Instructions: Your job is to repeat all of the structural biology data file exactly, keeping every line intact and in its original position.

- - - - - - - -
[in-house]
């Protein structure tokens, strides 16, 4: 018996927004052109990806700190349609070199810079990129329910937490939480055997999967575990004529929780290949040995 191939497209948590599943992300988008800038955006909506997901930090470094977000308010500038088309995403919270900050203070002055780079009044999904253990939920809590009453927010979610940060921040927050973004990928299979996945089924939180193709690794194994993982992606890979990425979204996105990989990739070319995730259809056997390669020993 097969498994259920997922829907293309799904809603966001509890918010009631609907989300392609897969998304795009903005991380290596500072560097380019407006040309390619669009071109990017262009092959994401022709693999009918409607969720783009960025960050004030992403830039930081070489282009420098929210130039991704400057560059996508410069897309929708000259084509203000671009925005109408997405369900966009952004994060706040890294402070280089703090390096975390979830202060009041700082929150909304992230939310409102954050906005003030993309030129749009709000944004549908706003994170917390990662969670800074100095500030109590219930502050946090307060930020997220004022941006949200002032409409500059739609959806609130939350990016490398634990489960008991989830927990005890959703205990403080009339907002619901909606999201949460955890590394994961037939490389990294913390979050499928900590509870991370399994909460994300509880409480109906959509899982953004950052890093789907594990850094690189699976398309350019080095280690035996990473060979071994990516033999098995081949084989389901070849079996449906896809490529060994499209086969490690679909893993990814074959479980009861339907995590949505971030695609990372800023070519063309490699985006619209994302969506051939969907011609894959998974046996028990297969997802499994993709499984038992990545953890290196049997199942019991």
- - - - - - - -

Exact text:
[in-house]
């Protein structure tokens, strides 16, 4: 018996927004052109990806700190349609070199810079990129329910937490939480055997999967575990004529929780290949040995 191939497209948590599943992300988008800038955006909506997901930090470094977000308010500038088309995403919270900050203070002055780079009044999904253990939920809590009453927010979610940060921040927050973004990928299979996945089924939180193709690794194994993982992606890979990425979204996105990989990739070319995730259809056997390669020993 097969498994259920997922829907293309799904809603966001509890918010009631609907989300392609897969998304795009903005991380290596500072560097380019407006040309390619669009071109990017262009092959994401022709693999009918409607969720783009960025960050004030992403830039930081070489282009420098929210130039991704400057560059996508410069897309929708000259084509203000671009925005109408997405369900966009952004994060706040890294402070280089703090390096975390979830202060009041700082929150909304992230939310409102954050906005003030993309030129749009709000944004549908706003994170917390990662969670800074100095500030109590219930502050946090307060930020997220004022941006949200002032409409500059739609959806609130939350990016490398634990489960008991989830927990005890959703205990403080009339907002619901909606999201949460955890590394994961037939490389990294913390979050499928900590509870991370399994909460994300509880409480109906959509899982953004950052890093789907594990850094690189699976398309350019080095280690035996990473060979071994990516033999098995081949084989389901070849079996449906896809490529060994499209086969490690679909893993990814074959479980009861339907995590949505971030695609990372800023070519063309490699985006619209994302969506051939969907011609894959998974046996028990297969997802499994993709499984038992990545953890290196049997199942019991």